When the class returned to school, they followed up with a discussion on the morning’s events. The classroom teacher followed up again with his students the next day, discussing Operation Migration and allowing students to ask questions and talk about this incredible experience. It definitely was made clear to students and parents alike what a rare and unique opportunity this was for all. My son was aware that Brooke was the pilot with those 4 birds, and thus providing the class with the name of said “crazy person.”

While I listened to him tell this story with complete amazement, I have to say I was also a bit nervous for the birds, hoping the students stayed out of sight and kept their voices down. Yet, I was so overjoyed that these students were able to see first hand the work that you do. These students left that field trip with a lesson like no other.

Even a year later, my son recalls that moment in the Conservancy as so surreal. Now, it’s a new school year, new students, and new teacher. My son’s class was instructed to write a short informational piece as an in class assignment. He chose to write about Operation Migration once again. He loves to write, so no, he wasn’t taking a shortcut from last year’s work. He just knows how important your work is and wants to share it with others.

So, Brooke, we don’t really think of you as a “crazy person.” In fact we are so grateful for what all of you do. It is amazing to see how much dedication, perseverance, and coordination it takes to do the work that you do. Thank you for opening your world to the rest of us; for sharing your stories, for letting us watch you in action, and for your overall commitment to the importance of whooping crane conservation.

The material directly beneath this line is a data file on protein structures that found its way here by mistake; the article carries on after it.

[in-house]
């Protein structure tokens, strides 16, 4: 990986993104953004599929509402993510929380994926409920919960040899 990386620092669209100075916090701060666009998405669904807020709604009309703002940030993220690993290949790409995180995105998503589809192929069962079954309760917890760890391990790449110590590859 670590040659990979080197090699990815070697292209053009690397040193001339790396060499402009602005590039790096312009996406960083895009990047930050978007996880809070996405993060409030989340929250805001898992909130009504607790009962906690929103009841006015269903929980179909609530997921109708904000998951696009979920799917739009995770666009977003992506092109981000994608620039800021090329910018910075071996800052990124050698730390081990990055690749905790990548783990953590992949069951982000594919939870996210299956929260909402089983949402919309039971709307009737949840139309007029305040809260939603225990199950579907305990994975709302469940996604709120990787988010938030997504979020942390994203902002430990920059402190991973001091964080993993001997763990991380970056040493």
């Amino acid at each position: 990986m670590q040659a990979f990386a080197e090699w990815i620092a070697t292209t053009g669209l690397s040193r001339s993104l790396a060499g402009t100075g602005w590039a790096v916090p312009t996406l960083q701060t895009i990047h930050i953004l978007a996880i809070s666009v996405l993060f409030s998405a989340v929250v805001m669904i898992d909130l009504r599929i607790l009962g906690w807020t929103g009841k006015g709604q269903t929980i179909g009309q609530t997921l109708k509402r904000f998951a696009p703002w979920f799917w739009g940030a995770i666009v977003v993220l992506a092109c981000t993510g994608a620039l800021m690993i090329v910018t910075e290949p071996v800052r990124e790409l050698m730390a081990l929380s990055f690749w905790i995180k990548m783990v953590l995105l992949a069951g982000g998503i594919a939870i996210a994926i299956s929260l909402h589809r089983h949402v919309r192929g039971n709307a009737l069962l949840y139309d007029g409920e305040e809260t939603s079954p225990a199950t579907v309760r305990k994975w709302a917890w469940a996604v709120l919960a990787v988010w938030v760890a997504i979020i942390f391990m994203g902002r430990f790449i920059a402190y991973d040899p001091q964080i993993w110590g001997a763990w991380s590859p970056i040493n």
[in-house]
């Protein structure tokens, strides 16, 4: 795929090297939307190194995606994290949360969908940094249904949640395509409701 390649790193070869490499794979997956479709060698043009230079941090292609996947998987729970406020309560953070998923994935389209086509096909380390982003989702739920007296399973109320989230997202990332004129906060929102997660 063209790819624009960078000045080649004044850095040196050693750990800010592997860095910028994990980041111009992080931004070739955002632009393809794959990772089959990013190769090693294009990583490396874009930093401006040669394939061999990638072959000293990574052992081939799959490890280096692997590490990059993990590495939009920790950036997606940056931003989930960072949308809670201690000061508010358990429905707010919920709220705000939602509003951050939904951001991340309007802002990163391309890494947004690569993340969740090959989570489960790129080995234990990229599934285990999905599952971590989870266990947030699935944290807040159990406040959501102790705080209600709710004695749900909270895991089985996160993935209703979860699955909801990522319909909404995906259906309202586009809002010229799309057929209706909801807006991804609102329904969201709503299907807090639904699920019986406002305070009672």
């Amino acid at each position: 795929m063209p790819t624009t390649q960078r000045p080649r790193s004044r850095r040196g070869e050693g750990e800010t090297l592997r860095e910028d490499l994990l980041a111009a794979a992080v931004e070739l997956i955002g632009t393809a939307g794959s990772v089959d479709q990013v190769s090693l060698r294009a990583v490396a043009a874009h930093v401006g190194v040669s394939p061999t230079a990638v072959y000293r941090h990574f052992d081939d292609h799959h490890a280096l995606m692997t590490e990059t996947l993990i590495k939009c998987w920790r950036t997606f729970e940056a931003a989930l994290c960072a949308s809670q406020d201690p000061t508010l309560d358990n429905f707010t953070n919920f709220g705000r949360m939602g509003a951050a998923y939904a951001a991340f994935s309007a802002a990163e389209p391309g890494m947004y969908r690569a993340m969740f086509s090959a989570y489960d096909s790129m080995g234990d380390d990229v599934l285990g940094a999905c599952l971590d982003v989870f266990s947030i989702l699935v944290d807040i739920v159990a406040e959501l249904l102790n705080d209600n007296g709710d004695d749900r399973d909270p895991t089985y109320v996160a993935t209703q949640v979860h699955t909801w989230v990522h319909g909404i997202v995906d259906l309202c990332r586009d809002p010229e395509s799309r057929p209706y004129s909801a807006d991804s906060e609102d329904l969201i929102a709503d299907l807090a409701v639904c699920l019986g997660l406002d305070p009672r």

Here is a link to a newsletter from Pope Farm Conservancy from fall of 2013 that featured a brief article on Brooke’s landing with the birds: https://popefarmconservancy.org/wp-content/uploads/2013/05/News-Updates-for-Friends-of-Pope-Farm-Conservancy-Nov-2013.pdf

We are hoping the weather improves soon, so that you can continue on with this year’s migration!


Anna Bechner and Ethan

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  1. Anna November 18, 2014 9:17 pm

    Thanks to all for the very kind words both here and on the chat. Also thanks to Heather for requesting to post our story for all to read. We have been so touched by a warm response from such a wonderful group of people. I also owe a great deal of gratitude to Ethan’s teacher of last year. While we have been long time followers of OM, it was this teacher who provided the platform for Ethan to blog and pursue his interests through writing, made arrangements for the field trip, and took the time to follow up with his class on this incredible event. Now, if only Mother Nature would show some kindness to help OM and these whoopers make their way south…

  2. jillbru November 14, 2014 2:52 pm